When they started a family they decided that living in an apartment with two girls that were born in Melbourne wasn’t going to work long term so had to decide between moving into something bigger in Melbourne or moving back to New Zealand.

New Zealand won and because Mark had been playing around with cider in the back yard and they had tried all sorts of ciders that were tasteless and sweet they saw an opportunity to make a cider that is made like a wine as a starting point before eventually making wine as well.

Nelson was the preferred location because it was close to their parents in Marlborough and there was a great supply of various heritage apples to use for cider making.

While they established the Abel label Mark, Sophie and the girls lived with James and Wendy in Marlborough, James says “we were really happy to come over to Nelson to help out and we eventually retired here too. Wendy’s folks had a holiday home here for decades and her mother moved here before she died so as a family we have strong links to the region.”

Mark’s dad moved here too so it’s a big family affair which Sophie says is a huge help with child care arrangements as well as having free labour and advice in the vineyard and winery.

So what about the wine? “Living with mum and dad it was going to be chardonnay, James says “the Finns proved over many years how good the Moutere Clay soils are for producing chardonnay so we knew what we wanted”, but it took three years to find the perfect site.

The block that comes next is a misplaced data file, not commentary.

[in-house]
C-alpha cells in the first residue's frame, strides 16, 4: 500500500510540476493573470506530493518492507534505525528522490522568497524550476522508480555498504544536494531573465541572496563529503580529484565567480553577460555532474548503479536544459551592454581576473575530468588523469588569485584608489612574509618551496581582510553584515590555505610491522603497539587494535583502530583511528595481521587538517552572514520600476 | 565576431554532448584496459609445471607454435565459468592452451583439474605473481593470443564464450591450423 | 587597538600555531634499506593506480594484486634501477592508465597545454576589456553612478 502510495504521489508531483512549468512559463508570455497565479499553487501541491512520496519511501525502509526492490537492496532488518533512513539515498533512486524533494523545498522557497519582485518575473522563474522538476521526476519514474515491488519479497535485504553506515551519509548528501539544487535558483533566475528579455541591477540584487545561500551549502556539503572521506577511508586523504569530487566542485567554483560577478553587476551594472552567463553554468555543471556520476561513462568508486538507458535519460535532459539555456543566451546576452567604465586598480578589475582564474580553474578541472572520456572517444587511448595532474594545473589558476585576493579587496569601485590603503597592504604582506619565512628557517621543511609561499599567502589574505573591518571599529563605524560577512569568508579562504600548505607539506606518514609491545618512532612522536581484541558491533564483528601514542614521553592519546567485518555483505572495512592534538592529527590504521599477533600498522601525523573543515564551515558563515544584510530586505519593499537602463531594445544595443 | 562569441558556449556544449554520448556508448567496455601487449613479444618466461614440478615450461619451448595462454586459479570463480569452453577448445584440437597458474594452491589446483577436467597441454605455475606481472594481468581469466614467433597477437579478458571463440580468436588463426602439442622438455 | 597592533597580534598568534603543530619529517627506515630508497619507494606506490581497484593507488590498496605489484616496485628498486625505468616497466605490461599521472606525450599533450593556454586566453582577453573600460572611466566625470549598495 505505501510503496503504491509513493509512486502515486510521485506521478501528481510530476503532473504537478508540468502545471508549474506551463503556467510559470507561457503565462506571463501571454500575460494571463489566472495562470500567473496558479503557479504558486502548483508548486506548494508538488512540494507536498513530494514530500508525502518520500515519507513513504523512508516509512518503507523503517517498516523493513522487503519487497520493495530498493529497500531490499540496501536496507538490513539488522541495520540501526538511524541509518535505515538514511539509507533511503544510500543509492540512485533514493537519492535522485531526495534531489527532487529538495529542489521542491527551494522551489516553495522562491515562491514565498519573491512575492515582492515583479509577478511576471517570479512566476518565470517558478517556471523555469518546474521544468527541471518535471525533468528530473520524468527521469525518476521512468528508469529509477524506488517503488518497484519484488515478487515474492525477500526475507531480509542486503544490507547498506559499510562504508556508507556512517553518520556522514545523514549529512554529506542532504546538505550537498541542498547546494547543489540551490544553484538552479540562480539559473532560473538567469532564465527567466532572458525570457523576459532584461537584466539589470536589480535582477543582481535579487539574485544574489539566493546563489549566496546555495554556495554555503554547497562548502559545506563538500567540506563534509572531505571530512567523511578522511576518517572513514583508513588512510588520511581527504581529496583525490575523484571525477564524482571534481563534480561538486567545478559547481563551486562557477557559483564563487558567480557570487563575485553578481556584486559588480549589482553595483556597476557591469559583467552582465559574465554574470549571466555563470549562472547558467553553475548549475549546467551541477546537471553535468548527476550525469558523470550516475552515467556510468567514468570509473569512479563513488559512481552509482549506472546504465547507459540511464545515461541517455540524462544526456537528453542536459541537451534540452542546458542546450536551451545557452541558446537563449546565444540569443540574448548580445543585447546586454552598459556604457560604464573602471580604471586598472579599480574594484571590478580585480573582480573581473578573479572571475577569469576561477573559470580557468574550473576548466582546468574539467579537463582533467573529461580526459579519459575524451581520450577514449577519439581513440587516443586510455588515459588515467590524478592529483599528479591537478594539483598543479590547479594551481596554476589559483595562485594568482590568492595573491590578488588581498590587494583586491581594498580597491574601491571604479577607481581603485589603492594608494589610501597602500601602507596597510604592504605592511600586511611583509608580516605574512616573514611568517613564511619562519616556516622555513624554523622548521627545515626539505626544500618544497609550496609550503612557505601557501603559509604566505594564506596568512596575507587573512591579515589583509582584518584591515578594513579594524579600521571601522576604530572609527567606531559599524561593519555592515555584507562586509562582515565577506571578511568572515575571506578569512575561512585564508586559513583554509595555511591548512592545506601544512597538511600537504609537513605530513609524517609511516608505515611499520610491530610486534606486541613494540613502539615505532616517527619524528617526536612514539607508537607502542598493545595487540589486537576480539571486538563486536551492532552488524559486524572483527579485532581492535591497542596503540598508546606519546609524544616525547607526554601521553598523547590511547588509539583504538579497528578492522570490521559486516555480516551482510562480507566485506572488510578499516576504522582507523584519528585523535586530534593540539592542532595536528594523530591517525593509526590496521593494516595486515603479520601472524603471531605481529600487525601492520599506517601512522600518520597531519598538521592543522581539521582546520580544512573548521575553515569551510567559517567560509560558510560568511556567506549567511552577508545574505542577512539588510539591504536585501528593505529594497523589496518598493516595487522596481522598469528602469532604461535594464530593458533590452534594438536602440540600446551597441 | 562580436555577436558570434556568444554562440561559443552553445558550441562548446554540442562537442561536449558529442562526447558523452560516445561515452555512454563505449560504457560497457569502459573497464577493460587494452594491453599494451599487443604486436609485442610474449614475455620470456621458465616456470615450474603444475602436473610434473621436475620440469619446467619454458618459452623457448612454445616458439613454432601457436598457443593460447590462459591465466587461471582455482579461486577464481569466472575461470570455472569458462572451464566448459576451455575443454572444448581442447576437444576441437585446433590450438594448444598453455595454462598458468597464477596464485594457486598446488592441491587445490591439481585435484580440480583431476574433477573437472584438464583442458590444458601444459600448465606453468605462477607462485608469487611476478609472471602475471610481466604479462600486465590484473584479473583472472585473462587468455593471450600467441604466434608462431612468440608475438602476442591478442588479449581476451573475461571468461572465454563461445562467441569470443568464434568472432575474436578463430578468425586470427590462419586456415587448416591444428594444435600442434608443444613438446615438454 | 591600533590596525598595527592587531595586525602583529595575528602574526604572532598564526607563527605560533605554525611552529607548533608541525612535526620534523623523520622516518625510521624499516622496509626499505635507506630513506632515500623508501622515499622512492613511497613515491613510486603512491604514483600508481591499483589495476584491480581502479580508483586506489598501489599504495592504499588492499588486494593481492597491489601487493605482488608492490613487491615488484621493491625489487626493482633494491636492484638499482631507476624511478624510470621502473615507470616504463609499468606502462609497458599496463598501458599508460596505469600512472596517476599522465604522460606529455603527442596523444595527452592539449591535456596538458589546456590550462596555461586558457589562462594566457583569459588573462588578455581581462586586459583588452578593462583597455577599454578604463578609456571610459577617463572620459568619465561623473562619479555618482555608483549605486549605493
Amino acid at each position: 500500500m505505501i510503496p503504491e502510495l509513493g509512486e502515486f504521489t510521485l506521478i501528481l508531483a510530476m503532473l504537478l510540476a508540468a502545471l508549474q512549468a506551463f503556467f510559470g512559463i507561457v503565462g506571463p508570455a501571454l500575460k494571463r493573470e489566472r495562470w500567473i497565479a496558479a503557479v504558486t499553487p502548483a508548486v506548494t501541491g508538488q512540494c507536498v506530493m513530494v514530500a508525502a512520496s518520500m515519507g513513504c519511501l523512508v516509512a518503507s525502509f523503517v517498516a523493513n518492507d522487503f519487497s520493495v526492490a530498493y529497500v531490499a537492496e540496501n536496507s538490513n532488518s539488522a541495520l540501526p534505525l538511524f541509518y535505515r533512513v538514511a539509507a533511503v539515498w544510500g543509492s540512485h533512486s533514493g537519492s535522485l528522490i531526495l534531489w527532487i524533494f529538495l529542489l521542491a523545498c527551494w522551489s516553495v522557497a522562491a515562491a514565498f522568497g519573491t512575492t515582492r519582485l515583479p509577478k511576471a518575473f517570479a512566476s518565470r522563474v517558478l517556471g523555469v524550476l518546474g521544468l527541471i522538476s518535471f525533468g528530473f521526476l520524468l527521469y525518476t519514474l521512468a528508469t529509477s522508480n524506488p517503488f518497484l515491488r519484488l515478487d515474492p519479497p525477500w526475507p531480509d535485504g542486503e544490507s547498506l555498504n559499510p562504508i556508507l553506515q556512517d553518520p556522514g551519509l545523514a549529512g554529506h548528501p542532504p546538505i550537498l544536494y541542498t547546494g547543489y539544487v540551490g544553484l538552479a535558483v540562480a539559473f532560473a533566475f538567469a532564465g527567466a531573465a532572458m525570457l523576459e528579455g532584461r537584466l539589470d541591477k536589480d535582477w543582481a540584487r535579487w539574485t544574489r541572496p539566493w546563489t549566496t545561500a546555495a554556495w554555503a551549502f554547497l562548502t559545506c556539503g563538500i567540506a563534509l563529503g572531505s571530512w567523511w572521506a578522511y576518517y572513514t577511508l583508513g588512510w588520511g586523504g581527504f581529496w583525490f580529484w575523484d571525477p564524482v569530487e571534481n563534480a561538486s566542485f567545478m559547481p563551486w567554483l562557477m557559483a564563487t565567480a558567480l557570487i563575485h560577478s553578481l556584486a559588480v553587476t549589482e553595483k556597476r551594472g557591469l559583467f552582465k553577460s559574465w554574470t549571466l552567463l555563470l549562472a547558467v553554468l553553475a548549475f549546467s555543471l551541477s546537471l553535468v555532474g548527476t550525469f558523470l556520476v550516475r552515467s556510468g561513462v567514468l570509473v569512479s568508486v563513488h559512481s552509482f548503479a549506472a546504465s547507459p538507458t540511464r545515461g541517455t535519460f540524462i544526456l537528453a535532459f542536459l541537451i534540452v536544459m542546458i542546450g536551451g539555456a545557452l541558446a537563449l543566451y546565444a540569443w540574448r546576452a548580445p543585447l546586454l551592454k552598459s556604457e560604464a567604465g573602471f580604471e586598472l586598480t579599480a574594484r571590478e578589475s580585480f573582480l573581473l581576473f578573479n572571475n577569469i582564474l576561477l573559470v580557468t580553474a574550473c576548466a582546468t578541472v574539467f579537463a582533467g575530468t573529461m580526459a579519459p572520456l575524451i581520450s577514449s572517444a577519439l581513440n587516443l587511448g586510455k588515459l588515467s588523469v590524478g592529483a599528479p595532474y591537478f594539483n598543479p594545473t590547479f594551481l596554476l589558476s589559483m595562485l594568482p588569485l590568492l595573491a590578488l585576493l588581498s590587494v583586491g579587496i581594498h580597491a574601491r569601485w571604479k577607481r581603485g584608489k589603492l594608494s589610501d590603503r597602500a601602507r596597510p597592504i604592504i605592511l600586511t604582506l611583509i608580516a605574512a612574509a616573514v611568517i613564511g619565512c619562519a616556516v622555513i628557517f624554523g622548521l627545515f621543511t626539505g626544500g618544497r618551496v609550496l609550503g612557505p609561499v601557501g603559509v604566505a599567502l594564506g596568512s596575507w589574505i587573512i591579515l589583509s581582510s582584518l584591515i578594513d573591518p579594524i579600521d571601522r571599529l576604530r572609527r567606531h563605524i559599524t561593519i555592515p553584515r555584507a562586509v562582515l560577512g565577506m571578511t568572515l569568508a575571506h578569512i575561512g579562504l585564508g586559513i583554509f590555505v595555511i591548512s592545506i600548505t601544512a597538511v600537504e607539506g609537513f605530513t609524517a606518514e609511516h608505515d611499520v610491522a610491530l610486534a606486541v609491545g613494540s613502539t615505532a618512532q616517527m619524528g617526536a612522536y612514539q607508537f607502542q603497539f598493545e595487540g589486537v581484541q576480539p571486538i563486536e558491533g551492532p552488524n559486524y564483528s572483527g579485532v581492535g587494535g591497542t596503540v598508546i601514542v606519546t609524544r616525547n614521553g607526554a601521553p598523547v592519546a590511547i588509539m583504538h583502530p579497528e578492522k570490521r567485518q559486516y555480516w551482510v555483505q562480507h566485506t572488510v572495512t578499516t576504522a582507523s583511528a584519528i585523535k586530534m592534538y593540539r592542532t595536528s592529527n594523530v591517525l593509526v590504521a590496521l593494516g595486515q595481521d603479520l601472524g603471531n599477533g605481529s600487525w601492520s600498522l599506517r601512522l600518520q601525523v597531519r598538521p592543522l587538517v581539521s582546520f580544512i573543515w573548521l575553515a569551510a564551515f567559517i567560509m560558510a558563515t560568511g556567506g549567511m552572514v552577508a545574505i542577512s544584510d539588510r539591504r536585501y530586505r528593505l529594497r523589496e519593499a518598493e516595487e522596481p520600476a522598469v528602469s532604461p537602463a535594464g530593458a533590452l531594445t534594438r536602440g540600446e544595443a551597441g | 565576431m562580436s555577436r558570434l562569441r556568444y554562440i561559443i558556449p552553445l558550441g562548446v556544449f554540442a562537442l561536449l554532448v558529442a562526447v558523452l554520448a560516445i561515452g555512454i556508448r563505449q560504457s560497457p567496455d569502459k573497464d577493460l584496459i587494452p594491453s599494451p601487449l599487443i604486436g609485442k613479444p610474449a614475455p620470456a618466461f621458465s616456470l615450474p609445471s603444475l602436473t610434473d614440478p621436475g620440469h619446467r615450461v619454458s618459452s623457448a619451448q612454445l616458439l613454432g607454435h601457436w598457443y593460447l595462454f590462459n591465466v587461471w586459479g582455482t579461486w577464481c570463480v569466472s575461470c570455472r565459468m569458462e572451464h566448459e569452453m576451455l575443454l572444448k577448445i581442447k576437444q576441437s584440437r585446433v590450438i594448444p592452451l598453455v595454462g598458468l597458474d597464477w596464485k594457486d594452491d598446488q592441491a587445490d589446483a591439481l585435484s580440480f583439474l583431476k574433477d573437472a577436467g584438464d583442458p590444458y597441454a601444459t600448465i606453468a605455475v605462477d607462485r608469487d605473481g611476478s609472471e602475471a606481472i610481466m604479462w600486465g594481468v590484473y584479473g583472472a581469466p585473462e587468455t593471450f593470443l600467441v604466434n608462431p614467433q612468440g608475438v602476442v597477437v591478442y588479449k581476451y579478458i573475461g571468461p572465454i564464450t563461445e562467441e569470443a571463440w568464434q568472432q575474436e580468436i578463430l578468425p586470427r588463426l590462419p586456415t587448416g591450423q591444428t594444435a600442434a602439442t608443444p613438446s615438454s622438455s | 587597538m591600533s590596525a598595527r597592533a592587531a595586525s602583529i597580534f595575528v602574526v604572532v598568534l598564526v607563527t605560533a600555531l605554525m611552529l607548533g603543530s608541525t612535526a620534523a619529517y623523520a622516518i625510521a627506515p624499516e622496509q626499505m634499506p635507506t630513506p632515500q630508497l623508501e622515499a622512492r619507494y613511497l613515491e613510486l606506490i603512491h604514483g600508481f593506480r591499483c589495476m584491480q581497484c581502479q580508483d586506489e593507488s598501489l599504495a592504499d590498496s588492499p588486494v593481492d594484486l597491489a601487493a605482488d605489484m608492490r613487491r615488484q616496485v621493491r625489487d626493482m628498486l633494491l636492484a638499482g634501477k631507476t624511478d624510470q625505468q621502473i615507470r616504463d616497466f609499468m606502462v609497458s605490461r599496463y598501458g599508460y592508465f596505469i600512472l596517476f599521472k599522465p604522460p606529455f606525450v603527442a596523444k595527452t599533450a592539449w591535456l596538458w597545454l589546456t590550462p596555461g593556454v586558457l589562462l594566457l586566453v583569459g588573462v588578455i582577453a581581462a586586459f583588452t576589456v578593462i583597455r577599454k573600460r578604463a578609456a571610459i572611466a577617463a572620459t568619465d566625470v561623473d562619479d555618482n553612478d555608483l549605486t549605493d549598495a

James told me “one of the really brilliant things was finding this block, we simply couldn’t get better in the region and while this is Mark and Sophie’s business we are very willing workers, I’m really loving it, it’s like going back to grass roots and after 25 years working in the cellar door at Cloudy Bay Wendy is loving being in the vineyard. Having the little ones close is also fantastic for us.”

When it comes to the Abel Cider they mill the apples and ferment the whole pulped fruit rather than just the juice, “we get more flavour and structure” says Mark

Sophie told me that because they have approached it from a winemaking perspective “we do things a little differently, we mill into open top fermenters and then have bottle fermentation too, just like making Champagne but with apples.”

The Abel label is an exciting new addition to the winemaking scene in the Nelson and with the expertise and huge experience they have on-tap within the family I expect outstanding things from this fledgling business in the years to come, watch this space.

Published in the Nelson Mail 16.12.2020

I have been writing a regular wine column for The Nelson Mail newspaper since 2000.

Unfortunately the column space is not big enough to include my thoughts on all of the many wines I taste. Hopefully this blog will fix that. It also gives me somewhere to archive the many columns I write. I will also include some favourite recipes from my dearly beloved who loves cooking and of course because wine and food simply go together. I will also point you in the direction of upcoming events and websites I think are great. Enjoy, Neil